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Key word transformations – FCE

First, read the text. Then, for questions 25-30 complete the second sentence so that it is very similar or synonymous to the first sentence. You are not allowed to change the word given. You must use between two and five words, including the word given. The first example has been done for you. Let’s get started on key word transformations!

To complete this exercise correctly you need to follow our method. We are going to apply an inductive approach, that is, an approach or method that induces you to the answer by eliminating all the other incorrect answers. We use two fundamental steps to help you complete the second sentence:

  1. Read the second sentence. If there are words in the second sentence that also belong to the first sentence, then, omit those words in the first sentence. You no longer need them (by doing this, there will be fewer words that we need to modify).
  2. Grammar Analysis.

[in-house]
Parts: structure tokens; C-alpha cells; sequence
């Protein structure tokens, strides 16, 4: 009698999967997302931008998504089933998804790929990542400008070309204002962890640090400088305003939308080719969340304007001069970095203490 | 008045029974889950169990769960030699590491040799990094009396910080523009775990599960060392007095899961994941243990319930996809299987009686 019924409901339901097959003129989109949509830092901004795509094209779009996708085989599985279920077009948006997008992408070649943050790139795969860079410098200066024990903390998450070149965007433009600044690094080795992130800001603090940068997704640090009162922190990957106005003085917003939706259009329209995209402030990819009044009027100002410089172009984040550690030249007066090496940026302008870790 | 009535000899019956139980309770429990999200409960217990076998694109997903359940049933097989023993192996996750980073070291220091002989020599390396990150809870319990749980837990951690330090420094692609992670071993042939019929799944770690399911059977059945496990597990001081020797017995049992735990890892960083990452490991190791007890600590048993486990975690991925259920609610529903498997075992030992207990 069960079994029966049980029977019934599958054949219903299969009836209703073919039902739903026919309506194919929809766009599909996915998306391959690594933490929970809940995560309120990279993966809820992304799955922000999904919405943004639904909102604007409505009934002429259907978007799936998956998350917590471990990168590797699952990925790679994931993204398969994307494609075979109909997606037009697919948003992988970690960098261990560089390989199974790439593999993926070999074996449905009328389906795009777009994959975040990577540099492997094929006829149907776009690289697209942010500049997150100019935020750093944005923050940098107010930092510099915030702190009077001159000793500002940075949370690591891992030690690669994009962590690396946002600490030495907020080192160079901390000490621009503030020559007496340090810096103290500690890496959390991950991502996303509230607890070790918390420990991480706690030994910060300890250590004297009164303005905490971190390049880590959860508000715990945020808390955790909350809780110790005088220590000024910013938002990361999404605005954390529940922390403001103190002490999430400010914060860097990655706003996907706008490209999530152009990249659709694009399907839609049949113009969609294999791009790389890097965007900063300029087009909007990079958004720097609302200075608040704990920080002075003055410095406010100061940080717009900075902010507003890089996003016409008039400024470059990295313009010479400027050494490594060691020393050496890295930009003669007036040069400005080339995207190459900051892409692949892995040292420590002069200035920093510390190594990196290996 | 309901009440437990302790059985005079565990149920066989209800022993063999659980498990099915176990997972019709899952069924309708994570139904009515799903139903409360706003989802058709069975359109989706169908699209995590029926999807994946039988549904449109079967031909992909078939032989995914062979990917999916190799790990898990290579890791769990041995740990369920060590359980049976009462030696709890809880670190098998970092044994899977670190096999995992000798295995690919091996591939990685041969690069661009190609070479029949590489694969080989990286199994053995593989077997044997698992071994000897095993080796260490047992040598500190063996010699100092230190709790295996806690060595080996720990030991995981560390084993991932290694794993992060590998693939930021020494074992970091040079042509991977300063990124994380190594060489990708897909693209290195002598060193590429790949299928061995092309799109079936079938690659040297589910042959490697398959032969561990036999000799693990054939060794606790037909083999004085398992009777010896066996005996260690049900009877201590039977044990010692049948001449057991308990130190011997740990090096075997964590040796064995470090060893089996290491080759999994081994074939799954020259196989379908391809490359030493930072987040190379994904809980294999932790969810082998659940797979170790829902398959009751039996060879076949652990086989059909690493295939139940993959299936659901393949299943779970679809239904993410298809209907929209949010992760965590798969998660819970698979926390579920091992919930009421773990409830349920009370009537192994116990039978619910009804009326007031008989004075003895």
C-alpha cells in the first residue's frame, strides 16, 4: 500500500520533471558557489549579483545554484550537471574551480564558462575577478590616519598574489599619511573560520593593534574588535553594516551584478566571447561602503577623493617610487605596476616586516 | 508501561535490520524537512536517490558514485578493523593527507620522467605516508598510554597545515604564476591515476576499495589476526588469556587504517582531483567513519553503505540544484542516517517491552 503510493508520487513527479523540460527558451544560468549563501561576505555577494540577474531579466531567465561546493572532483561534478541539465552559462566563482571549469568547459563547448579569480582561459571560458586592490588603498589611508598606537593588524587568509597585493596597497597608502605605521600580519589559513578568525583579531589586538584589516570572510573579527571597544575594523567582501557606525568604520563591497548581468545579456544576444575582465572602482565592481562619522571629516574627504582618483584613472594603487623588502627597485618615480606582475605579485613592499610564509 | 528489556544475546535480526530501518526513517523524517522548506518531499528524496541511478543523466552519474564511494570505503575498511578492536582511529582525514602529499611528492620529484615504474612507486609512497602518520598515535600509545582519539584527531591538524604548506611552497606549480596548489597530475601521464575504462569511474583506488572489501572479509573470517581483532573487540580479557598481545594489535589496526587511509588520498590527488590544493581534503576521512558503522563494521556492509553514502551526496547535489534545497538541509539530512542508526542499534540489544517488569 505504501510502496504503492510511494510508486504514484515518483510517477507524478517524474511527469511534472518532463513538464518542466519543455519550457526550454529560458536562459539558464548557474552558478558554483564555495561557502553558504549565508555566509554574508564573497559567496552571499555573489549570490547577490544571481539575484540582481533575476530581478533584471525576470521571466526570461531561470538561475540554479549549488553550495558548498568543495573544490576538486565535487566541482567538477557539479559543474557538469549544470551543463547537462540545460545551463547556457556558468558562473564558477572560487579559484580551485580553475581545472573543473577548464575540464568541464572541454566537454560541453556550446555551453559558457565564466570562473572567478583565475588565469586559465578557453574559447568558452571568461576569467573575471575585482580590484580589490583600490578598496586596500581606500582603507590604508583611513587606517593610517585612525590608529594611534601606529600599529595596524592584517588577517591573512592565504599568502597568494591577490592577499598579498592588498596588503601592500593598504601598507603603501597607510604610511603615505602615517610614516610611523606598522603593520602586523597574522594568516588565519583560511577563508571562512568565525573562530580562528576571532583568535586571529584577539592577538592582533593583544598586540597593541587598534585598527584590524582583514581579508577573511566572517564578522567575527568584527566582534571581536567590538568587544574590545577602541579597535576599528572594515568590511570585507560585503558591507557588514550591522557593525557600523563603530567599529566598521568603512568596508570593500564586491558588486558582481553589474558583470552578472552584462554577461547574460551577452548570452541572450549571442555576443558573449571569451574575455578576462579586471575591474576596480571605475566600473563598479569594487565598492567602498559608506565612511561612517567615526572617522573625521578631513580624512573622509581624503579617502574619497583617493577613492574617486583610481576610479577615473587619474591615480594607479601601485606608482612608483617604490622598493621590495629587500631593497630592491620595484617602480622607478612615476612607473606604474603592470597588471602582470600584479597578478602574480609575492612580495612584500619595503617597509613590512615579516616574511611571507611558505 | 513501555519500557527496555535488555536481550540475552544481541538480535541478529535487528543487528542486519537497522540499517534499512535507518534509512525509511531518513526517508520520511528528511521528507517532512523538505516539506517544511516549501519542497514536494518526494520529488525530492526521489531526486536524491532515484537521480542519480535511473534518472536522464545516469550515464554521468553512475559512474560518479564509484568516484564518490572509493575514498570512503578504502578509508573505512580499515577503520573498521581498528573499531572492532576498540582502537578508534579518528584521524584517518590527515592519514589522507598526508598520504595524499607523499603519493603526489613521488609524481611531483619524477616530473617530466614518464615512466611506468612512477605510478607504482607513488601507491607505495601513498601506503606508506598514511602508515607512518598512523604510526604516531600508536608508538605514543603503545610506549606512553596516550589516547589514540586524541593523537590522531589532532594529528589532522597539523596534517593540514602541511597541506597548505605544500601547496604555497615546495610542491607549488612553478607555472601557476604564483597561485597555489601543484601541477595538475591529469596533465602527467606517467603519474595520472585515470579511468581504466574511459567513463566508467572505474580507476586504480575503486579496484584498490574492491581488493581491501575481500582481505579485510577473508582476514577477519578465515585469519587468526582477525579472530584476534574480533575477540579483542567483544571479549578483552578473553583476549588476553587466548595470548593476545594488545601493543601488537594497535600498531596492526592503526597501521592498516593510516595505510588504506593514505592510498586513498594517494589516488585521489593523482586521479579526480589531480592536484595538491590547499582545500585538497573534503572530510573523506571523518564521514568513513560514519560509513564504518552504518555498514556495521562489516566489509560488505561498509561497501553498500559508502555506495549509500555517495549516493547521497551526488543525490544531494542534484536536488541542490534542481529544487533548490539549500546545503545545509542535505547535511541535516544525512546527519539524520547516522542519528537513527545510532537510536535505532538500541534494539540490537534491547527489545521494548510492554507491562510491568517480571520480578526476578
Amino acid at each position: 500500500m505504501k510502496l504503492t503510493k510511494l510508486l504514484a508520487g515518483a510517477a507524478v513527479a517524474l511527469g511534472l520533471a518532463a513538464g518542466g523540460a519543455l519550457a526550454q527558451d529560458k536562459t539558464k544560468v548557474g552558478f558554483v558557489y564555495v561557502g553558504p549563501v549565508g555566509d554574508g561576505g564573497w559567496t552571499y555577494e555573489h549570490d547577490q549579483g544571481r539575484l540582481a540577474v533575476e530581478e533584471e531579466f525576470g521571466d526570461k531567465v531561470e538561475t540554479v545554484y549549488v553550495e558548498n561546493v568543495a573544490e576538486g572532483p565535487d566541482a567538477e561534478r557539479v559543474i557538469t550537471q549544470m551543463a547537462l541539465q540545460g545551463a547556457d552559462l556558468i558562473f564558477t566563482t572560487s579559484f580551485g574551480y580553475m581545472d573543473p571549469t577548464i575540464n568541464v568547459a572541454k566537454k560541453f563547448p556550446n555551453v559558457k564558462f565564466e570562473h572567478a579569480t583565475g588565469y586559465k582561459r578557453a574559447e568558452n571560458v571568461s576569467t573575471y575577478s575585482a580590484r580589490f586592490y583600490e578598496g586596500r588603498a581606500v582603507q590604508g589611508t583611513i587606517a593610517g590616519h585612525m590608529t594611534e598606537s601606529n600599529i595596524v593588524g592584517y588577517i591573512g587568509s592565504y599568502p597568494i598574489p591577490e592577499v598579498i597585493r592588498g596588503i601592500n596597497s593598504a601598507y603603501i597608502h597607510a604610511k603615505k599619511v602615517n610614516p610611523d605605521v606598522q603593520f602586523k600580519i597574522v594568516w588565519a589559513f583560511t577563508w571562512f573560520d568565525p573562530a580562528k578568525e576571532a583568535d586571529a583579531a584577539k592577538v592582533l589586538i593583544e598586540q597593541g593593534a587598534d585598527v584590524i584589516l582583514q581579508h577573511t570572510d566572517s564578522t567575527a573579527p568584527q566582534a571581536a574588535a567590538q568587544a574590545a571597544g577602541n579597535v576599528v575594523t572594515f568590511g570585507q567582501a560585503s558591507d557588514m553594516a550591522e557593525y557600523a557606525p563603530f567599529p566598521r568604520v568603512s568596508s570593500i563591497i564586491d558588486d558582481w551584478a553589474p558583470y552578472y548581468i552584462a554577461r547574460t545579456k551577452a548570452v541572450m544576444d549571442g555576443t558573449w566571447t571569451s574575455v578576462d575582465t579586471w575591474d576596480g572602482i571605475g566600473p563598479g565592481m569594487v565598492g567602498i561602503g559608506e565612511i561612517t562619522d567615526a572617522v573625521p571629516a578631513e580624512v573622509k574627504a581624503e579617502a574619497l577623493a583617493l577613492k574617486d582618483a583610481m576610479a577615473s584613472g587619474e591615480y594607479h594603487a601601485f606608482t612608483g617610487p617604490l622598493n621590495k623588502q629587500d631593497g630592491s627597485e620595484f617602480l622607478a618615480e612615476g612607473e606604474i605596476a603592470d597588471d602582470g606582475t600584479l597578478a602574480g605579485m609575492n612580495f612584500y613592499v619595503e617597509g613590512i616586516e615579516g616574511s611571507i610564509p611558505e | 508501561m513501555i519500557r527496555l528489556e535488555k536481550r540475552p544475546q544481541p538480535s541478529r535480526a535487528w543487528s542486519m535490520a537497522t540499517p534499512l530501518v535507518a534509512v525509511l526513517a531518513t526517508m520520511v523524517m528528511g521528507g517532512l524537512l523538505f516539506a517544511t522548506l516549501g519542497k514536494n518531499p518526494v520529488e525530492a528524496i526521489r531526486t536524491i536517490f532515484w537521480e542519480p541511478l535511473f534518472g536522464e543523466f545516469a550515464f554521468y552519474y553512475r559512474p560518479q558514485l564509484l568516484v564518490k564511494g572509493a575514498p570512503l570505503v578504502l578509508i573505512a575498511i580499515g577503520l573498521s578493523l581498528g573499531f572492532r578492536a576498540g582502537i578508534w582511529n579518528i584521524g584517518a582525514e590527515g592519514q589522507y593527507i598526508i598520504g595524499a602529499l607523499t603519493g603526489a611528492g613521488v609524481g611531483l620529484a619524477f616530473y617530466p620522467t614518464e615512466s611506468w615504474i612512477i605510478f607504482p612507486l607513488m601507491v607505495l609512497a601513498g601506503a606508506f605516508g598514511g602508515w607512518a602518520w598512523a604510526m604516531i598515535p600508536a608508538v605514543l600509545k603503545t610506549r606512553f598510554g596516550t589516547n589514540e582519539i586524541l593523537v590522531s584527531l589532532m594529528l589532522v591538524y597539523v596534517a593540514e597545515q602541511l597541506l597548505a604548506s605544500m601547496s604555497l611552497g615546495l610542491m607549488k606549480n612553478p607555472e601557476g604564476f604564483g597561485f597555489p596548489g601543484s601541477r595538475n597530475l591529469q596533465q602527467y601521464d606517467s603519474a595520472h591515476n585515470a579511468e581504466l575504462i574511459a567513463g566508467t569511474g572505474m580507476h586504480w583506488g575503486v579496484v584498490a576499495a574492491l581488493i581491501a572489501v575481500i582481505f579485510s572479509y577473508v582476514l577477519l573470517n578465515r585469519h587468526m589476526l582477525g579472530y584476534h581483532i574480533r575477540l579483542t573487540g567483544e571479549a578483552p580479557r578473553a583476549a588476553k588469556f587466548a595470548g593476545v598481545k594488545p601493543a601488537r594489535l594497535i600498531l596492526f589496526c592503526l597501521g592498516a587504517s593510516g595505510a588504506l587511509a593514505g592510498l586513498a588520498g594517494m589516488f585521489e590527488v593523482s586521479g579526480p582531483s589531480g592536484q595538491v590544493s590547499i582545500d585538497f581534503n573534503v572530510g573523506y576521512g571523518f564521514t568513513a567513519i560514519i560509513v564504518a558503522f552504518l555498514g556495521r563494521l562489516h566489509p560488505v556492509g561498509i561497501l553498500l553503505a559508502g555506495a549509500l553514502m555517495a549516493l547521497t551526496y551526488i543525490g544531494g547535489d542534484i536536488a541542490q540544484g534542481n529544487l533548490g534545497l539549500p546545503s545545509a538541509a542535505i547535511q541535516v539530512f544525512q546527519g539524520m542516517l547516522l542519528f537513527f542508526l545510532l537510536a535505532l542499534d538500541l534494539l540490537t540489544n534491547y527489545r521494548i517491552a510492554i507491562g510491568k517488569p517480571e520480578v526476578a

With regard to step 2 (Grammar Analysis), don’t worry if you don’t know all the grammar, because, in the exam, you will only be required to know the basics to complete the second sentence. Nevertheless, we are going to help you through this process so that you will be able to do the basics.

Example:

0. What type of sports do you like to play the most?

FAVOURITE

What ____________________ sport?

Example: is your favourite

In the exam, you must write the missing words in CAPITAL LETTERS on the separate answer sheet.

0. (Example):

Step 1

  • Read the two sentences and the word given. Which words in the second sentence also belong to the first sentence? Answer: “what” and “sport”. So omit these words from the first sentence like this: What type of sports do you like to play the most? (It doesn’t matter if the words do not match exactly).
  • Words we have left to modify: type, of, do, you, like, to, play, the, most, favourite (word given).

Step 2 – Grammar Analysis

  • Word given is favourite. “Favourite” = adjective. There’s generally only one auxiliary verb used with adjectives which we use to make sentences attributable: to be.